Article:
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The Flames Have Turned Heartbreak Into a Shot at Contention

With the signing of Nazem Kadri, the Calgary Flames took what looked to be a devastating offseason and turned it into a chance to become a contender.
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Johnny Gaudreau and Matthew Tkachuk are no longer Calgary Flames, with each player voluntarily choosing to leave the organization that drafted and developed them mere months after a division-winning season. 

Those events should have been crippling. Watching a franchise lose its two central pillars within weeks of each other -- one leaving roughly $16 million on the table to sign in Columbus of all places while the other publicly renounced his commitment to the organization on the whole -- would typically act as a blow from which few could ever recover. 

Not the Calgary Flames, though. And not Brad Treliving. 

No one would have blamed Treliving if he licked his wounds and ran. It's what most GMs in the NHL, as conservative a league as you'll ever find, would have done in his shoes. Frankly, if the Flames simply spent the rest of the summer selling every established asset they had to the highest bidder in order to kickstart a rebuild, everyone would have understood. 

But that clearly didn't sit right with Treliving. 

Instead of retreating, the Flames turned their heartbreak into a fresh start, pulling leverage out of thin air in the Tkachuk trade by somehow prying both Jonathan Huberdeau and Mackenzie Weegar from the Panthers' grasp in addition to a first-round pick and prospect, all before signing the former to a massive eight-year extension. 

After the two most important players in the franchise's modern era turned their noses up at Calgary as a long-term destination nearly in tandem, Treliving managed to convince one of the NHL's best players to dedicate his entire remaining prime to the Flames before even playing a game in red and yellow.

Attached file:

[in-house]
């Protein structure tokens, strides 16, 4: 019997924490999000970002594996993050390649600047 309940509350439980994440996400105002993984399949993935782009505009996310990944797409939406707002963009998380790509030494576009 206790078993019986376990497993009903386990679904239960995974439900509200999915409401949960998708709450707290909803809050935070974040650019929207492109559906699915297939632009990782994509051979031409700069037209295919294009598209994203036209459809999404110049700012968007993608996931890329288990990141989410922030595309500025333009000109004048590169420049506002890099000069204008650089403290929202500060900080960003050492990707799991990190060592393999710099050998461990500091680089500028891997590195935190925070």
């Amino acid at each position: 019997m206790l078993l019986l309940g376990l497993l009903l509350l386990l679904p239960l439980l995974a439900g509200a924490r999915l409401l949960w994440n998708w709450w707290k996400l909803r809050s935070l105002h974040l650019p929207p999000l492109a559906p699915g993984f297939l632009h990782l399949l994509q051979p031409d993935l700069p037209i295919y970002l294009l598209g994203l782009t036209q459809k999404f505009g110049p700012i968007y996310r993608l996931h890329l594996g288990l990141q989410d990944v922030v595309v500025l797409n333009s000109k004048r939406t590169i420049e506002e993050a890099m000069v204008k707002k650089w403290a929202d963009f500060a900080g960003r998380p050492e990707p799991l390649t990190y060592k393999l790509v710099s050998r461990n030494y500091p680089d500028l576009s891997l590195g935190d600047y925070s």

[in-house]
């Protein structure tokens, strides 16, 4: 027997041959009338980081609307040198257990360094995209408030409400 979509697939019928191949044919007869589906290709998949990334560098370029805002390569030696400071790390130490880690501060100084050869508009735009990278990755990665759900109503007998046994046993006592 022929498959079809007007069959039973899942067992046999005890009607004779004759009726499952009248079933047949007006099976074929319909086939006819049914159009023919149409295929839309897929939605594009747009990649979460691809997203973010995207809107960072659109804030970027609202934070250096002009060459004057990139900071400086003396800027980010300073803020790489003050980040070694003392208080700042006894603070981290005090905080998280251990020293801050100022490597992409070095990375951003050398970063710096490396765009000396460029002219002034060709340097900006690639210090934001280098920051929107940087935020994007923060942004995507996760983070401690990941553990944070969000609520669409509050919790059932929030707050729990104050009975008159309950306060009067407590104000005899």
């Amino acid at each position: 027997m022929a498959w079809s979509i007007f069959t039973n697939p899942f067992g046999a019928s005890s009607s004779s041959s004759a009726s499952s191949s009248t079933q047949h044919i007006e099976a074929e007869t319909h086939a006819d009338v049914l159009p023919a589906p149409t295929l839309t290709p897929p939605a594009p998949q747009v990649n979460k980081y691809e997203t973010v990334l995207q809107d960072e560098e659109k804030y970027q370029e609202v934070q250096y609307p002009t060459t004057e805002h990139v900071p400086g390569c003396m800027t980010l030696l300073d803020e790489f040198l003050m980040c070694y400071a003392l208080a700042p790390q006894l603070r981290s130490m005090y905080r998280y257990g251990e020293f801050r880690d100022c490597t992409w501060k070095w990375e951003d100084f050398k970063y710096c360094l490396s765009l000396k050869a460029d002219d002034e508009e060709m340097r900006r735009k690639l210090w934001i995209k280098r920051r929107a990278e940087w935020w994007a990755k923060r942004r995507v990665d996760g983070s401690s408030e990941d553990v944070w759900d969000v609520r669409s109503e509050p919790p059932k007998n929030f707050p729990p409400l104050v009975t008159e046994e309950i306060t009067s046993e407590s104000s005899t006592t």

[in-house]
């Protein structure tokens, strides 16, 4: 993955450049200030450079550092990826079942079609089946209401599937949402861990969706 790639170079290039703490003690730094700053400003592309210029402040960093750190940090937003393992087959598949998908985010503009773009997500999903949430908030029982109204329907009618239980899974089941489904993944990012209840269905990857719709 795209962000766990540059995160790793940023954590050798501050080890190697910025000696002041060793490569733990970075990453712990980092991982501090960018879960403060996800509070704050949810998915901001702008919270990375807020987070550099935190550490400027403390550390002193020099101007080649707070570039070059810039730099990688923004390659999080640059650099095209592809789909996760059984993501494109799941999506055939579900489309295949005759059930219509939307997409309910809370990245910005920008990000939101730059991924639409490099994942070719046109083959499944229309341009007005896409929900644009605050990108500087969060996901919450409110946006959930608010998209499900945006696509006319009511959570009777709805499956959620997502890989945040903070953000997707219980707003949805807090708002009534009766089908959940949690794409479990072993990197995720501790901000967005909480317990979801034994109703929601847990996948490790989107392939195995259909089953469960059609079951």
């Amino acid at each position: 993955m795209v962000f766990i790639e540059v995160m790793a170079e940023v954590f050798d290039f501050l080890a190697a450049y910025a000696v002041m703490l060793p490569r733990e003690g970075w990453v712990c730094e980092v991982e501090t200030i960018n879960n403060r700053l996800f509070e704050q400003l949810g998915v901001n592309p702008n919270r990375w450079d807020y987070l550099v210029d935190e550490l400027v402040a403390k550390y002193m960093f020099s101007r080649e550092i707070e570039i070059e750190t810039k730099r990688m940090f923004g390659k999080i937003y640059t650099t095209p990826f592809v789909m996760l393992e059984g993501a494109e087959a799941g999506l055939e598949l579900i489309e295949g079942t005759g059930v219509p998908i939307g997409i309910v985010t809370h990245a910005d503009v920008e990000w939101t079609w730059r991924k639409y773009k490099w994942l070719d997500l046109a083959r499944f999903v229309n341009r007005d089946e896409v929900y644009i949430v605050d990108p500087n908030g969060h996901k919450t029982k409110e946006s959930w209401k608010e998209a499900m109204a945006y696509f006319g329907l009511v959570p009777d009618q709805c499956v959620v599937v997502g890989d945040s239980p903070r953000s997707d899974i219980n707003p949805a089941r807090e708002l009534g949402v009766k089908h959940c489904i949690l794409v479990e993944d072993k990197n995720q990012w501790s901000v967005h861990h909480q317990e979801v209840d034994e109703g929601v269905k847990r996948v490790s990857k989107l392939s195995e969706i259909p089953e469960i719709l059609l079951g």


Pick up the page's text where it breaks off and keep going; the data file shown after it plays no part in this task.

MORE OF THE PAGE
That on its own would have been impressive enough, but Treliving had one more blockbuster up his sleeve, with today's signing of Nazem Kadri to a seven-year, $49 million contract serving as the crown jewel of Calgary's remarkable offseason. 

Acquiring stars via trade is one thing -- the Flames were among a select few teams at the time with enough cap space to bring Huberdeau and Weegar on board all at once, and still had to convince Huberdeau to extend with them after getting him in the building. Neither player had any say on the matter. Landing the big fish in free agency, however, is a whole different ballgame. And Kadri is undoubtedly the big fish, make no mistake. This is the best player available -- a Stanley Cup champion in the middle of his prime coming off the best season of his career with the entire hockey world at his fingertips. 

Kadri could have signed anywhere he wanted. He chose Calgary, pinpointing the Flames as the organization with which he intends to spend the next seven years of his career, which could very well end up being his last in the NHL. 

From an optics standpoint alone, this is a home run. From an on-ice perspective, Kadri cements the Flames as a legitimate contender in the Western Conference, providing the club with enviable depth at all position groups while also adding a two-way element to the top-six that, frankly, Huberdeau can't. 

There are risks with a deal of this length, of course. Kadri will turn 32 before the regular season kicks off and just scored well above his career average while being surrounded by the deepest roster in hockey. He'll be weeks away from his 39th birthday when this deal expires and could have used an outlier campaign to sign a contract he isn't worth. Worse players have done the same. 

The numbers, however, don't project it that way. 

No matter where you look, it appears as if Kadri simply played some extremely good hockey in 2021-22 which naturally resulted in better production. 

Kadri's shooting percentage was almost exactly aligned with his career average last season, while his 53.88 percent expected goal share and 55.29 percent share of the available scoring chances at even-strength project the image of a player who tilts the ice overwhelmingly in his own team's favor during the game's most challenging moments. 

Not to mention, Kadri did not, in fact, spend the bulk of his time with the Avalanche's superstars last season, either. His most common linemates in 2021-22 were Valeri Nichushkin and Andre Burakovsky, two very talented players in their own right but not nearly on the level of Nathan MacKinnon or Mikko Rantanen. 

So, to recap, Kadri didn't experience an unexpected bump in shooting luck, positively impacted the play at even-strength across the board, and did so while not being propped up by superstar linemates. 

It's entirely possible that Kadri just had a good year on his own volition. And if that's the case, the Flames have the means to put him in what will arguably be an even better position to succeed next season, lining Kadri up between any of Huberdeau, Elias Lindholm, Tyler Toffoli, Andrew Mangiapane, or Blake Coleman. 

For a team that looked ready to fold back in early July, the Flames have miraculously rebuilt themselves into a contender for the immediate future, rebuilding their image as a destination for elite talent. 

What a summer for Brad Treliving. 

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